# How to define double shortcut like GG

I would like to define a shortcut that allows to call a custom translate function while translating. Like G for Vertex move and GG for vertex slide, my shortcut should allow G for Blender's translate and GG would call my custom translate function.

I tried with a modal operator calling blender's translate function and an elif event in ('G'): my_translate but it hitting G while translating just doesn't do anything (no error in console output).

GG is not actually a keybinding, G starts the grab operator and that reacts on certain keytrokes while it's running modally. It uses a modal map (keymapping) for this ability.

You can edit modal maps in User preferences > Input, but not call arbitrary operators (in fact, only sub-operations defined by the operator in C, like Select or Deselect in Border Select op).

For python-scripted operators, there's an event argument passed to modal() and you can check for keystrokes (event.type, event.value etc.) and react in whatever way.

Detect G keystroke in a modal operator:

import bpy
from bpy.props import IntProperty, FloatProperty

class ModalOperator(bpy.types.Operator):
"""Move an object with the mouse, example"""
bl_idname = "object.modal_operator"
bl_label = "Simple Modal Operator"

first_mouse_x = IntProperty()
first_value = FloatProperty()

def modal(self, context, event):
if event.type == 'MOUSEMOVE':
delta = self.first_mouse_x - event.mouse_x
context.object.location.x = self.first_value + delta * 0.01

elif event.type == 'G':
self.report({'INFO'}, "G")
context.object.location.x = self.first_value
return {'CANCELLED'}

elif event.type == 'LEFTMOUSE':
return {'FINISHED'}

elif event.type in {'RIGHTMOUSE', 'ESC'}:
context.object.location.x = self.first_value
return {'CANCELLED'}

return {'RUNNING_MODAL'}

def invoke(self, context, event):
if context.object:
self.first_mouse_x = event.mouse_x
self.first_value = context.object.location.x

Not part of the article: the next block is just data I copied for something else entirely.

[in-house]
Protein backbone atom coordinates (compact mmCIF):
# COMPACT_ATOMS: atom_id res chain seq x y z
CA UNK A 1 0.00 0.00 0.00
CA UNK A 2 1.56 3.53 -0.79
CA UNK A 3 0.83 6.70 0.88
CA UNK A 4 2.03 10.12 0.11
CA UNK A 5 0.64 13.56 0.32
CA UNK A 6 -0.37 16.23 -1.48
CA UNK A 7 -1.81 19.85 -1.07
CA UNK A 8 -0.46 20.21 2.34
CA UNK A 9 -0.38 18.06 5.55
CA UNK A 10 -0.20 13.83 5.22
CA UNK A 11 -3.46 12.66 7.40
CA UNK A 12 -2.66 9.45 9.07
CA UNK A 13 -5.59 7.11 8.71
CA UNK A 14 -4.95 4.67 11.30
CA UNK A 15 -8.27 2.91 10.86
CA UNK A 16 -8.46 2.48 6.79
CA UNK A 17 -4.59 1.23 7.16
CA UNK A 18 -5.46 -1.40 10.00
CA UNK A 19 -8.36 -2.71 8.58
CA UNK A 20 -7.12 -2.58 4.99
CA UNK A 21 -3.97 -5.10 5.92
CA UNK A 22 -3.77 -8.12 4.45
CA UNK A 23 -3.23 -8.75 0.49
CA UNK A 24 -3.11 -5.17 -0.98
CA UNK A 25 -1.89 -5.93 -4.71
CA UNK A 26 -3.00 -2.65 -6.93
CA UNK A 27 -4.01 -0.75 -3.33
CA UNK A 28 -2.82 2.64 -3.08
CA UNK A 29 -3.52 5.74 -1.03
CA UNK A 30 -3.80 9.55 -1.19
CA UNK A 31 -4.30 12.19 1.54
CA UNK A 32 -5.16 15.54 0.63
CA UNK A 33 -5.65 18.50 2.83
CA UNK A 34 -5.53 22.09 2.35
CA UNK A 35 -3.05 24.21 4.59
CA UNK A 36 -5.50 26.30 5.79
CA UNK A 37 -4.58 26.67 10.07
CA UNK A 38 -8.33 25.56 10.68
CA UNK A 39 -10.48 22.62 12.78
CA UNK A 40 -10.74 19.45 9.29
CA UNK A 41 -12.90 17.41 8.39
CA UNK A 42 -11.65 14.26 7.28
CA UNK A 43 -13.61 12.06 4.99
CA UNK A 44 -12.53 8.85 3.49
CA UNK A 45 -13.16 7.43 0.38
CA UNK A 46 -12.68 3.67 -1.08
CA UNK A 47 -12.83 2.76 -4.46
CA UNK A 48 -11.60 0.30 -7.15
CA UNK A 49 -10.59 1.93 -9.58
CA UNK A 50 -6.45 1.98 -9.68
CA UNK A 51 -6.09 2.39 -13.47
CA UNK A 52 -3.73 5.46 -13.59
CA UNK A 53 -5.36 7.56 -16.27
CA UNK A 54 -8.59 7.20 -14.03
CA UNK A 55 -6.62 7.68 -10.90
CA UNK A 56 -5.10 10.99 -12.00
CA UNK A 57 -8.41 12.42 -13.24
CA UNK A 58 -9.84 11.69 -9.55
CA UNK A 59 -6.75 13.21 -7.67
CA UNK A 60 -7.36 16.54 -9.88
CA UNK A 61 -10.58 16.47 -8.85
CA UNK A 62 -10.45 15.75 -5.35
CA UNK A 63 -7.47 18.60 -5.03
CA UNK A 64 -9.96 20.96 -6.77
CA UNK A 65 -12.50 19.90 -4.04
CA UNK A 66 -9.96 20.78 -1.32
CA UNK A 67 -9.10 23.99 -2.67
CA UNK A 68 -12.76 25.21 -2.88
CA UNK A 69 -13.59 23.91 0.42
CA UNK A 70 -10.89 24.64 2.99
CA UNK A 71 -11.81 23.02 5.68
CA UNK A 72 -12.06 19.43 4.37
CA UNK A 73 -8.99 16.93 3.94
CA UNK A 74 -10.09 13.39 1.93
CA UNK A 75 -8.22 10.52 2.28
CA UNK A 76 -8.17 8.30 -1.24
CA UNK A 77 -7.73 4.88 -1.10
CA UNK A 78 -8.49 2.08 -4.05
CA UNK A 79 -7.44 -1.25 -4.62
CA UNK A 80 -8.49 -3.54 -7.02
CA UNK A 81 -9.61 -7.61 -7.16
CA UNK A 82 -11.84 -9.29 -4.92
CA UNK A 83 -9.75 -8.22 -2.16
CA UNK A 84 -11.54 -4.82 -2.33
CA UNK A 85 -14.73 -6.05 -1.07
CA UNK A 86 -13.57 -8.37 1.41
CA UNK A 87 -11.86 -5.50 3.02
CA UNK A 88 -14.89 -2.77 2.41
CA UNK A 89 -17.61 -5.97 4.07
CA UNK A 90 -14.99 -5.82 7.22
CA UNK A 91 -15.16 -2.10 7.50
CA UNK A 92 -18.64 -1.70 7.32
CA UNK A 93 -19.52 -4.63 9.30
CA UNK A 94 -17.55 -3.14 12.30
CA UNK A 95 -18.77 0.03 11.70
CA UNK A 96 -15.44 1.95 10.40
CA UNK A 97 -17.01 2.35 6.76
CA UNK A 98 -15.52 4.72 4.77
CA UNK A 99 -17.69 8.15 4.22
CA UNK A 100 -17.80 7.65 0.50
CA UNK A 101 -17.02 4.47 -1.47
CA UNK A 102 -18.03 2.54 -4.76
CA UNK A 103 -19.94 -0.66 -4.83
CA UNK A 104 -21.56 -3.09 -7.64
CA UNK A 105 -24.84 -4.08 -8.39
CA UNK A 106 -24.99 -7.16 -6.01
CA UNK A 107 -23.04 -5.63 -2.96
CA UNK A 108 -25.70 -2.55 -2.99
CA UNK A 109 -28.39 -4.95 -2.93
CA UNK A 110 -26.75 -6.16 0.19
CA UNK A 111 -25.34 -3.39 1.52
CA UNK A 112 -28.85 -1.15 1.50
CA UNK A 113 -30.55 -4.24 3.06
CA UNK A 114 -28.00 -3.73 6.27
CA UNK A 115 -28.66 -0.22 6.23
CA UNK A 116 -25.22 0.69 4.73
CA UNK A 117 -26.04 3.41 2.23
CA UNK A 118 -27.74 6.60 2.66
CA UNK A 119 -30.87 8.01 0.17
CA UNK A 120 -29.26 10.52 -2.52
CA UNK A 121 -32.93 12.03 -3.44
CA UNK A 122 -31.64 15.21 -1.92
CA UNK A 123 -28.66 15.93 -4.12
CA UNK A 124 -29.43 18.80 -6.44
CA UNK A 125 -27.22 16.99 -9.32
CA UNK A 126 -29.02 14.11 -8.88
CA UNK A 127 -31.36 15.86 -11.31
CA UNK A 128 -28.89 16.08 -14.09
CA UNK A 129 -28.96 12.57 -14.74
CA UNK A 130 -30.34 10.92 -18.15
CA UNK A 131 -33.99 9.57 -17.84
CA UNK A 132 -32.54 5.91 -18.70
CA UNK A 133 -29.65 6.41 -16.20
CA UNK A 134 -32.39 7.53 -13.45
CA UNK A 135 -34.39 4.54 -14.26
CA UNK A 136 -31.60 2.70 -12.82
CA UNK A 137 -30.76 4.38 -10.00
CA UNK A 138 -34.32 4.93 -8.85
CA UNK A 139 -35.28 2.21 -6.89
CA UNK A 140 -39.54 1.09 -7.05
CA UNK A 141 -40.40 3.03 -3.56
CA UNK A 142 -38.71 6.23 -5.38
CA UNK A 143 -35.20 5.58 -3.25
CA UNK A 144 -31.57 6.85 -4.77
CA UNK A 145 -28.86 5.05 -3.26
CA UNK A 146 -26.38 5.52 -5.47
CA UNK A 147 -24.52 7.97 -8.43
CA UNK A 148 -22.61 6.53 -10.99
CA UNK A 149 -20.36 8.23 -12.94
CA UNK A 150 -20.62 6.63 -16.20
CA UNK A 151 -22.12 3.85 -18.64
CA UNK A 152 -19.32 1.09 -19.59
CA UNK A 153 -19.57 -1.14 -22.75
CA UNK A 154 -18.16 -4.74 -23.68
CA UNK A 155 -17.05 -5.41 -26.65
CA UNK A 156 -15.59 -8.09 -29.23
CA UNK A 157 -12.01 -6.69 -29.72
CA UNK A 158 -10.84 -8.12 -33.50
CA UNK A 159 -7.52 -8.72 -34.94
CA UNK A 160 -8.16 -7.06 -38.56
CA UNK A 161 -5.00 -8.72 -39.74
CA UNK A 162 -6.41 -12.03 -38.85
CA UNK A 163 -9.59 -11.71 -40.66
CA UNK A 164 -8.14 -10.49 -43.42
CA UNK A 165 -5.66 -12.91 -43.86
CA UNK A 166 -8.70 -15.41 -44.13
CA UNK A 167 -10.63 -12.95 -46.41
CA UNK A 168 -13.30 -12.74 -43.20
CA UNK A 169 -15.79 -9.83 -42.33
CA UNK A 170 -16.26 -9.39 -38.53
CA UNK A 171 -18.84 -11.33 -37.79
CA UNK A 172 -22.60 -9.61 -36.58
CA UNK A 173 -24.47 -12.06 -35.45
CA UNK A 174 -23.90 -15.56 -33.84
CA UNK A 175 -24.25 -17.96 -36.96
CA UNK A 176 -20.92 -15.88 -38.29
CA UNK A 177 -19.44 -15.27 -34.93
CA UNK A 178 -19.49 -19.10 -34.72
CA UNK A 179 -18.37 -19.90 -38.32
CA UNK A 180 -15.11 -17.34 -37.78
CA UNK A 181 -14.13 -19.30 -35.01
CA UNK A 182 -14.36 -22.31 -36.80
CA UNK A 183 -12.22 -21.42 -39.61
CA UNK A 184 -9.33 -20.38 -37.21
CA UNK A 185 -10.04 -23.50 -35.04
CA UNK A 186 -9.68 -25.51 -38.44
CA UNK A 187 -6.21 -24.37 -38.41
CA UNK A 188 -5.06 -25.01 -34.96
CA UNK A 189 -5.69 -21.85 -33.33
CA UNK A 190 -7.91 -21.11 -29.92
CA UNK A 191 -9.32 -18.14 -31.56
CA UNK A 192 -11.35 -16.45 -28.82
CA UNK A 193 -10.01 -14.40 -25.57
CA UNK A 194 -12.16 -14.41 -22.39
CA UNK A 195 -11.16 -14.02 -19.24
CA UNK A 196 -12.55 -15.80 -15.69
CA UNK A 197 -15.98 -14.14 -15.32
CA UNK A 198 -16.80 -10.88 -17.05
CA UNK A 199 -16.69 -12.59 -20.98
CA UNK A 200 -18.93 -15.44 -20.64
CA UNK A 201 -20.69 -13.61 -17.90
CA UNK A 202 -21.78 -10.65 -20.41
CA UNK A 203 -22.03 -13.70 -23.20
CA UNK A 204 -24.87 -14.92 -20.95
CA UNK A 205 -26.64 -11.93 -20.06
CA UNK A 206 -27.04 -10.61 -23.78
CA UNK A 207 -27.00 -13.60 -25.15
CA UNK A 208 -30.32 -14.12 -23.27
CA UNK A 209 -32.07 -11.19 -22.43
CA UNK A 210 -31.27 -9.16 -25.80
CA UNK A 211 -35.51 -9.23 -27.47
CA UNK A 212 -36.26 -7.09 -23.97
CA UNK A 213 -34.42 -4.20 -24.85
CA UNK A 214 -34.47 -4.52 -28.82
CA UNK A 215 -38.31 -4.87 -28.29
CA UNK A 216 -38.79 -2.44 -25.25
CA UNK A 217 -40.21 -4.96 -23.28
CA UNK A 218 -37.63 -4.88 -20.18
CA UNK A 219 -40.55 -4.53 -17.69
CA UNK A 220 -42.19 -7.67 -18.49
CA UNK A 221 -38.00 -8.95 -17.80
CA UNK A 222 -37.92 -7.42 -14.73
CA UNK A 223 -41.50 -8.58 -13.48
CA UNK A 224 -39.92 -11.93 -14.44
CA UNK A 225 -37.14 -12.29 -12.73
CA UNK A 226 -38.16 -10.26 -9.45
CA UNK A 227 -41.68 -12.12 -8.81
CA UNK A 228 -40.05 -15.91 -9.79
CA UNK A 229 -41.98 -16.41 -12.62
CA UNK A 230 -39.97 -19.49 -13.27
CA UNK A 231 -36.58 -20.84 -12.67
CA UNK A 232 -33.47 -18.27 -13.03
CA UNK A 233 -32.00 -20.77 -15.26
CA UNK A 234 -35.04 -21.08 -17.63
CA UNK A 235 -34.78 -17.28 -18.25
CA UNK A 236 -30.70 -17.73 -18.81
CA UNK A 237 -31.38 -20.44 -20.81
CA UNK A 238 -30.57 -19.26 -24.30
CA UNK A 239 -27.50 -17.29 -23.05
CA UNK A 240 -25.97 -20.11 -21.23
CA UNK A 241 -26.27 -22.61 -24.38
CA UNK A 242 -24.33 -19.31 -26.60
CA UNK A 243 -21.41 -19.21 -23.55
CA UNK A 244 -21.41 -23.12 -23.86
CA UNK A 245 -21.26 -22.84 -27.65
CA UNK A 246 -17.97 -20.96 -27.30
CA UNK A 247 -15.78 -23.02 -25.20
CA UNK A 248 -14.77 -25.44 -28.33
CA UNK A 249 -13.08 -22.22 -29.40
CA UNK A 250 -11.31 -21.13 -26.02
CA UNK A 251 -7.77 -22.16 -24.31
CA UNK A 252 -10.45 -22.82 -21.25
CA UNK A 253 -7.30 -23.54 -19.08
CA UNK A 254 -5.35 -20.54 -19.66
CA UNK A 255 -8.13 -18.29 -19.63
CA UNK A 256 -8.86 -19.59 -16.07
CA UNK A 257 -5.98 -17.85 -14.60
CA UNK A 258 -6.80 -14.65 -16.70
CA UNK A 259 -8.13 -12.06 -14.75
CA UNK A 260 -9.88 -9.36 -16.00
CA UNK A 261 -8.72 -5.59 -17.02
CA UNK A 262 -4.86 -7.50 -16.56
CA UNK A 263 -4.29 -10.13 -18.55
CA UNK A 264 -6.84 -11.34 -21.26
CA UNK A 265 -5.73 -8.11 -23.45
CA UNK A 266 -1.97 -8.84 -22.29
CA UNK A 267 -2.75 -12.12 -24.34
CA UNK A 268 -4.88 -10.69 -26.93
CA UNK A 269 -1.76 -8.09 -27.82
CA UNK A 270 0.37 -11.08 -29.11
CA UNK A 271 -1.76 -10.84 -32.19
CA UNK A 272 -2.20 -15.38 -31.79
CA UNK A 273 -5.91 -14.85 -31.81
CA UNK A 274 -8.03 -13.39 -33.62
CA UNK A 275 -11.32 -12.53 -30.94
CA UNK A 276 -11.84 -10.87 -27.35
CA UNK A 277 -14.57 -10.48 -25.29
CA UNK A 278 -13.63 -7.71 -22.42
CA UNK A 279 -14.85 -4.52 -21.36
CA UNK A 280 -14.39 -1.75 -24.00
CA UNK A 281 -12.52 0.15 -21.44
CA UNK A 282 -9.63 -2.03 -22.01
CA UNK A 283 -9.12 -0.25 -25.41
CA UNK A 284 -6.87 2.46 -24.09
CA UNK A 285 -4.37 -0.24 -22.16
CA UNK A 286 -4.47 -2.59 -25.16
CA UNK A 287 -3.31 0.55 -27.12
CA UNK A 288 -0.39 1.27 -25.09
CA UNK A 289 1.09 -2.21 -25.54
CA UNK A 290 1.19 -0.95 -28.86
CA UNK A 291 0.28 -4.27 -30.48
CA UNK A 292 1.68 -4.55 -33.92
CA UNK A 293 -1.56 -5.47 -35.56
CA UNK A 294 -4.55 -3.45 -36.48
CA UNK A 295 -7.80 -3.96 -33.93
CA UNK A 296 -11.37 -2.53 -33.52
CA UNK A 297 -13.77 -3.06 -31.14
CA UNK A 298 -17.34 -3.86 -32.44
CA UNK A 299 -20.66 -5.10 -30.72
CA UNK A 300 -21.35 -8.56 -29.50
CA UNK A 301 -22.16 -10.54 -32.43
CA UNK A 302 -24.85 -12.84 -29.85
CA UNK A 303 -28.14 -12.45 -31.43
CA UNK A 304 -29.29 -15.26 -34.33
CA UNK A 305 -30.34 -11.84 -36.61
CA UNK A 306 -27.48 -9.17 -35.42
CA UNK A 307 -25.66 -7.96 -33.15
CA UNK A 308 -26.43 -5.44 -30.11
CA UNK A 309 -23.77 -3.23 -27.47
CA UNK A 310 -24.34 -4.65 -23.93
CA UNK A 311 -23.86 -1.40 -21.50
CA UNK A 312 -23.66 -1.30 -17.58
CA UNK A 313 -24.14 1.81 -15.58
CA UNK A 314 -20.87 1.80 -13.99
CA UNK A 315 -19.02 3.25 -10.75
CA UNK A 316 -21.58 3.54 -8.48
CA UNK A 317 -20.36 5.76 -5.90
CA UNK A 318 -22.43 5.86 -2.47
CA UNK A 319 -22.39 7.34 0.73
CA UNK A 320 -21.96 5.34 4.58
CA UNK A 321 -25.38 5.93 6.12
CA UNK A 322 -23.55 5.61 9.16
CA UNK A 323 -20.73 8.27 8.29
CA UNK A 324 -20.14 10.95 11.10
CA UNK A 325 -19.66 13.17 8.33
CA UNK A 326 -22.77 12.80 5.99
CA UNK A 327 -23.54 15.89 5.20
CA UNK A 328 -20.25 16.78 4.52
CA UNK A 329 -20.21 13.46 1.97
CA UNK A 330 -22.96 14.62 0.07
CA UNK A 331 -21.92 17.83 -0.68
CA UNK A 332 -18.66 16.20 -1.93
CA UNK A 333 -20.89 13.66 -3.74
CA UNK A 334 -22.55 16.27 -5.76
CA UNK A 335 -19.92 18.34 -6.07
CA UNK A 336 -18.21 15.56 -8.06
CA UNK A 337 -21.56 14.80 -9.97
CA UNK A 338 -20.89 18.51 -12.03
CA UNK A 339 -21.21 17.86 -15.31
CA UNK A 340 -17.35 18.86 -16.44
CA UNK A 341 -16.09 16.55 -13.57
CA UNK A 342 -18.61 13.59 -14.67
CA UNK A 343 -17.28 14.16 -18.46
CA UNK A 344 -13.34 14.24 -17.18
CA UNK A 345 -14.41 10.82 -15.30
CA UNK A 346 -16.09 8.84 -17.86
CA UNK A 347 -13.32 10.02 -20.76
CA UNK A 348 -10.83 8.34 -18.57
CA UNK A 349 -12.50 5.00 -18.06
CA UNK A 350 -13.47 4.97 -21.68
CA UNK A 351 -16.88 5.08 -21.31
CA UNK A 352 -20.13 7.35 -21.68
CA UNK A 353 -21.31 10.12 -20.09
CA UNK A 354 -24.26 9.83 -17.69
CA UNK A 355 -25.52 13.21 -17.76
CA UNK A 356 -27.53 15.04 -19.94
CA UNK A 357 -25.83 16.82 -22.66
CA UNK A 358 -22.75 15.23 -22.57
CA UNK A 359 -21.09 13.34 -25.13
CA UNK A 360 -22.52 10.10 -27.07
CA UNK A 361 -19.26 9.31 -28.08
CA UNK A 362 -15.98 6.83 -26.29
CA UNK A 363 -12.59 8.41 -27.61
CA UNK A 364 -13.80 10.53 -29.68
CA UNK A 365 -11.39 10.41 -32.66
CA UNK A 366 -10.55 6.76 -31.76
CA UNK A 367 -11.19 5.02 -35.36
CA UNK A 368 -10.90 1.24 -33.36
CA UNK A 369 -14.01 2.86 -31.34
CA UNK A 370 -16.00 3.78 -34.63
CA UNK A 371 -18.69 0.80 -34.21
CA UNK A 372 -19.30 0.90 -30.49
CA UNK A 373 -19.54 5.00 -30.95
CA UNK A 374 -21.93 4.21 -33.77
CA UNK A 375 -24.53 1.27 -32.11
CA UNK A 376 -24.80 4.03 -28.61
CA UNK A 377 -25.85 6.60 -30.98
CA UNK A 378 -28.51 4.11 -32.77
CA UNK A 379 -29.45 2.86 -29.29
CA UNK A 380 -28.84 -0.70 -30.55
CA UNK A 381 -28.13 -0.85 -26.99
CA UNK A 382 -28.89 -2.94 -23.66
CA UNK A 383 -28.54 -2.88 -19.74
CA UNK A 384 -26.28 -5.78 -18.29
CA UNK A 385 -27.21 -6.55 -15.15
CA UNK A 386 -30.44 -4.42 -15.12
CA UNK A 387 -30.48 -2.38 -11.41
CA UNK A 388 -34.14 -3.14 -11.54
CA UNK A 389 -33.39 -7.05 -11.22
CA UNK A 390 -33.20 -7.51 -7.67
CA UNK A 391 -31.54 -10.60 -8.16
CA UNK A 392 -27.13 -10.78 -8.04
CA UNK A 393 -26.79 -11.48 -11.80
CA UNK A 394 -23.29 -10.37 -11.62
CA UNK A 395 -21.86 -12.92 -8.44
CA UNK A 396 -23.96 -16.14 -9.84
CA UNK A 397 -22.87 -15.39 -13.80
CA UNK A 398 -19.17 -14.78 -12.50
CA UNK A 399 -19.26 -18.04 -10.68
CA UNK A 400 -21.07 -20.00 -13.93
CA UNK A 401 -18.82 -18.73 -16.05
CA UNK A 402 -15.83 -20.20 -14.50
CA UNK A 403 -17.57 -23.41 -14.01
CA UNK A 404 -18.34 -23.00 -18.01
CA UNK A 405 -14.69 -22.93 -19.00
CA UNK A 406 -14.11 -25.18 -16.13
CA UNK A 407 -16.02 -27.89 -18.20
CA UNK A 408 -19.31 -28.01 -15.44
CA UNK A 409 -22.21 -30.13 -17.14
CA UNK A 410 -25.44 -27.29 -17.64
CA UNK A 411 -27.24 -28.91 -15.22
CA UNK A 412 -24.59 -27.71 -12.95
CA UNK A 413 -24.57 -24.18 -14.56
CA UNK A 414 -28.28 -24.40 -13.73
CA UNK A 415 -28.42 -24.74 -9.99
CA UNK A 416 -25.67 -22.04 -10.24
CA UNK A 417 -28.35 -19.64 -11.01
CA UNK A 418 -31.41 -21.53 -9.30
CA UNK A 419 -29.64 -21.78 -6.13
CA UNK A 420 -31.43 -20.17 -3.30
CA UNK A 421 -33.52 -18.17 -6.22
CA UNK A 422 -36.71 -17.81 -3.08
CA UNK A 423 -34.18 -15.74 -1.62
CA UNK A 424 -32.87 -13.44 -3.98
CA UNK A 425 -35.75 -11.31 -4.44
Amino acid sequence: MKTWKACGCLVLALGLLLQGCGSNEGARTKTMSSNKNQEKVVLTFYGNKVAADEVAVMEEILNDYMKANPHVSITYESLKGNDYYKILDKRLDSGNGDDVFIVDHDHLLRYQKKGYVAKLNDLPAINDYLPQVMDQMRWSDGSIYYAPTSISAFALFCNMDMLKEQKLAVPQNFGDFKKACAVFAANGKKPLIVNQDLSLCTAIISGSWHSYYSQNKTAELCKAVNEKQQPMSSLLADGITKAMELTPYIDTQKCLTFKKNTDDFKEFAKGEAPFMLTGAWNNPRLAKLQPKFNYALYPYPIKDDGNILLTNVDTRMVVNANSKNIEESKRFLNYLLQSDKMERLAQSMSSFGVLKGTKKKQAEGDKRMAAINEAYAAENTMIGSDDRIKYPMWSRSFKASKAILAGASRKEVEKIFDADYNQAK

return {'RUNNING_MODAL'}
else:
self.report({'WARNING'}, "No active object, could not finish")
return {'CANCELLED'}

def register():
bpy.utils.register_class(ModalOperator)

def unregister():
bpy.utils.unregister_class(ModalOperator)

if __name__ == "__main__":
register()


Transform Modal Map - what (sub-)operations a possible during the modally running operators:

• Hi CoDEmanX, I tried with the event.type in ('G') as noted in the question, but it doesn't work, maybe I don't do it well. Could you provide a working piece of code ? – matali Oct 31 '13 at 18:00
• I added a quick example above, based on the Operator Modal template. – CodeManX Oct 31 '13 at 23:07
• Thanks CoDEmanX, but as mentioned above, I would like the first 'G' press to use Blender's translate operator and only the second 'G' press to use a custom translate like the one you wrote. Is it possible ? Or can I only switch between 2 custom translate functions ? – matali Nov 1 '13 at 8:21
• Ok, I guess I wasn't clear enoug: it's not possible. Transform operators can only run a hardcoded set of (sub-)operations. See screenshot above. – CodeManX Nov 1 '13 at 9:55
• I found a way, never say it's impossible ;) see my answer for details. By the way, I see it was a good idea to point you to Blender's Stackexchange website, you already earned 1000 points :D – matali Nov 1 '13 at 19:30

After some extensive search it is possible.

Example script:

import bpy
from bpy.props import IntProperty, FloatProperty

class ModalOperator(bpy.types.Operator):
"""Allow GG operator"""
bl_idname = "object.modal_operator"
bl_label = "Simple Modal Operator"

count=0

def modal(self, context, event):
self.count +=1
if self.count ==1:
bpy.ops.transform.translate('INVOKE_DEFAULT')

elif event.type == 'G':
bpy.ops.transform.rotate('INVOKE_DEFAULT')
return {'CANCELLED'}

elif event.type == 'LEFTMOUSE':
return {'FINISHED'}

elif event.type in {'RIGHTMOUSE', 'ESC'}:
return {'CANCELLED'}

return {'RUNNING_MODAL'}

def invoke(self, context, event):
if context.object:

return {'RUNNING_MODAL'}
else:
self.report({'WARNING'}, "No active object, could not finish")
return {'CANCELLED'}

def register():
bpy.utils.register_class(ModalOperator)

def unregister():
bpy.utils.unregister_class(ModalOperator)

if __name__ == "__main__":
register()


For the key you chose (here G) go to the modal part of the key-binding (here in transform.translate) and assign "cancel" to the G key. Activate the Add-on and add a hotkey to your modal operator (for the above given script : object.modal_operator for G). It will cancel blender's translate and the add-on will launch your custom operator just after :)

The given script calls blender's official rotation, but you can replace it by a custom written operator.

Example for this script :

• Did you see my comment above? – CodeManX Nov 4 '13 at 23:12
• Sorry, I had a lot to do last days. I didn't test it on 2.67 but it works in 2.69 for sure. I hit G once, it starts blender's grab, G a second time, it cancels Blender's Grab and switch to my operator. I can't ensure I'll have time to test on 2.67 as I'm really busy ATM. – matali Nov 7 '13 at 19:45
• Just tried official 2.69, and it's the same. It won't invoke the rotation :( – CodeManX Nov 7 '13 at 20:48
• I modify my answer to make it clearer – matali Nov 8 '13 at 15:50
• I tested it on both Linux and Windows, it works for me with official 2.69. Hope the solution is now clearer :) – matali Nov 8 '13 at 16:03